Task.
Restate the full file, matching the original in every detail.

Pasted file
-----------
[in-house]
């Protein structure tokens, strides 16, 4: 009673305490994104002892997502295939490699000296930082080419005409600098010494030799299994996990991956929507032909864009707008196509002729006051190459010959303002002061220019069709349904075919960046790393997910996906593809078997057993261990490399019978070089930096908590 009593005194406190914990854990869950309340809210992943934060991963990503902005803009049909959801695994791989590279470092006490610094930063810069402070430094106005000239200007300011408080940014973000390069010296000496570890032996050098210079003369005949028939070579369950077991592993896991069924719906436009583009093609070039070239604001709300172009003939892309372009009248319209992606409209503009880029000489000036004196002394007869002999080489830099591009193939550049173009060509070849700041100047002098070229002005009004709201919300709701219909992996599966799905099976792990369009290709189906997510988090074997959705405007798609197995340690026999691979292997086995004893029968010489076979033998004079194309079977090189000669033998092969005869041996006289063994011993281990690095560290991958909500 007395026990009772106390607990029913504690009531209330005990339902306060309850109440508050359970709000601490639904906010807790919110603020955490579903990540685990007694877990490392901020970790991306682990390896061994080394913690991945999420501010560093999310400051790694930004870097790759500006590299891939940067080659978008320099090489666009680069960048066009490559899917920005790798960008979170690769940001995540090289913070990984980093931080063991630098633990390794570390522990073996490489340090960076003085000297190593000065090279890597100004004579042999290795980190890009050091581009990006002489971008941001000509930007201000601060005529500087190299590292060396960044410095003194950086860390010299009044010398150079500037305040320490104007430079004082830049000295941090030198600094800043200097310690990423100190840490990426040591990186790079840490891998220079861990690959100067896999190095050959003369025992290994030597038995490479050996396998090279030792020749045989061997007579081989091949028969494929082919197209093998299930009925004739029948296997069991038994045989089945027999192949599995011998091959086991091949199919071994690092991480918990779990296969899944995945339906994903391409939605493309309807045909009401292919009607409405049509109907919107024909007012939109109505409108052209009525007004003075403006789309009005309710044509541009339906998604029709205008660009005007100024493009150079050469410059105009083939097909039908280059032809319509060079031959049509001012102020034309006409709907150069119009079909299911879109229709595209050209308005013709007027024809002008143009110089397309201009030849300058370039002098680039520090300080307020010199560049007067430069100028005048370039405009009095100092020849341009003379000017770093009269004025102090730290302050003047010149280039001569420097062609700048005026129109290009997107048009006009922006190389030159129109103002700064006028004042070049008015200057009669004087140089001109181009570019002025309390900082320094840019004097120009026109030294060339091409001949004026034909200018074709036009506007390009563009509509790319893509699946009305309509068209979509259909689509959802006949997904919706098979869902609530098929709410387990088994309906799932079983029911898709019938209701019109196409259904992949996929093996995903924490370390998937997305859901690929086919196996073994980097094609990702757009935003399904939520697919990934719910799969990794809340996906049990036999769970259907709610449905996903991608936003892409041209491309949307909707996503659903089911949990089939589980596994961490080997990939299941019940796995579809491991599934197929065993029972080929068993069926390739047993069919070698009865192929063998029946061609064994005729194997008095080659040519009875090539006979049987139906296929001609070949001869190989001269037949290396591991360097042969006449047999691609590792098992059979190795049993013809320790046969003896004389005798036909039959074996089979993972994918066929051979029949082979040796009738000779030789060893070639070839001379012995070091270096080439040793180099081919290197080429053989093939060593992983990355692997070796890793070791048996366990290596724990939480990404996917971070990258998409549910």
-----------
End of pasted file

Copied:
[in-house]
């Protein structure tokens, strides 16, 4: 009673305490994104002892997502295939490699000296930082080419005409600098010494030799299994996990991956929507032909864009707008196509002729006051190459010959303002002061220019069709349904075919960046790393997910996906593809078997057993261990490399019978070089930096908590 009593005194406190914990854990869950309340809210992943934060991963990503902005803009049909959801695994791989590279470092006490610094930063810069402070430094106005000239200007300011408080940014973000390069010296000496570890032996050098210079003369005949028939070579369950077991592993896991069924719906436009583009093609070039070239604001709300172009003939892309372009009248319209992606409209503009880029000489000036004196002394007869002999080489830099591009193939550049173009060509070849700041100047002098070229002005009004709201919300709701219909992996599966799905099976792990369009290709189906997510988090074997959705405007798609197995340690026999691979292997086995004893029968010489076979033998004079194309079977090189000669033998092969005869041996006289063994011993281990690095560290991958909500 007395026990009772106390607990029913504690009531209330005990339902306060309850109440508050359970709000601490639904906010807790919110603020955490579903990540685990007694877990490392901020970790991306682990390896061994080394913690991945999420501010560093999310400051790694930004870097790759500006590299891939940067080659978008320099090489666009680069960048066009490559899917920005790798960008979170690769940001995540090289913070990984980093931080063991630098633990390794570390522990073996490489340090960076003085000297190593000065090279890597100004004579042999290795980190890009050091581009990006002489971008941001000509930007201000601060005529500087190299590292060396960044410095003194950086860390010299009044010398150079500037305040320490104007430079004082830049000295941090030198600094800043200097310690990423100190840490990426040591990186790079840490891998220079861990690959100067896999190095050959003369025992290994030597038995490479050996396998090279030792020749045989061997007579081989091949028969494929082919197209093998299930009925004739029948296997069991038994045989089945027999192949599995011998091959086991091949199919071994690092991480918990779990296969899944995945339906994903391409939605493309309807045909009401292919009607409405049509109907919107024909007012939109109505409108052209009525007004003075403006789309009005309710044509541009339906998604029709205008660009005007100024493009150079050469410059105009083939097909039908280059032809319509060079031959049509001012102020034309006409709907150069119009079909299911879109229709595209050209308005013709007027024809002008143009110089397309201009030849300058370039002098680039520090300080307020010199560049007067430069100028005048370039405009009095100092020849341009003379000017770093009269004025102090730290302050003047010149280039001569420097062609700048005026129109290009997107048009006009922006190389030159129109103002700064006028004042070049008015200057009669004087140089001109181009570019002025309390900082320094840019004097120009026109030294060339091409001949004026034909200018074709036009506007390009563009509509790319893509699946009305309509068209979509259909689509959802006949997904919706098979869902609530098929709410387990088994309906799932079983029911898709019938209701019109196409259904992949996929093996995903924490370390998937997305859901690929086919196996073994980097094609990702757009935003399904939520697919990934719910799969990794809340996906049990036999769970259907709610449905996903991608936003892409041209491309949307909707996503659903089911949990089939589980596994961490080997990939299941019940796995579809491991599934197929065993029972080929068993069926390739047993069919070698009865192929063998029946061609064994005729194997008095080659040519009875090539006979049987139906296929001609070949001869190989001269037949290396591991360097042969006449047999691609590792098992059979190795049993013809320790046969003896004389005798036909039959074996089979993972994918066929051979029949082979040796009738000779030789060893070639070839001379012995070091270096080439040793180099081919290197080429053989093939060593992983990355692997070796890793070791048996366990290596724990939480990404996917971070990258998409549910």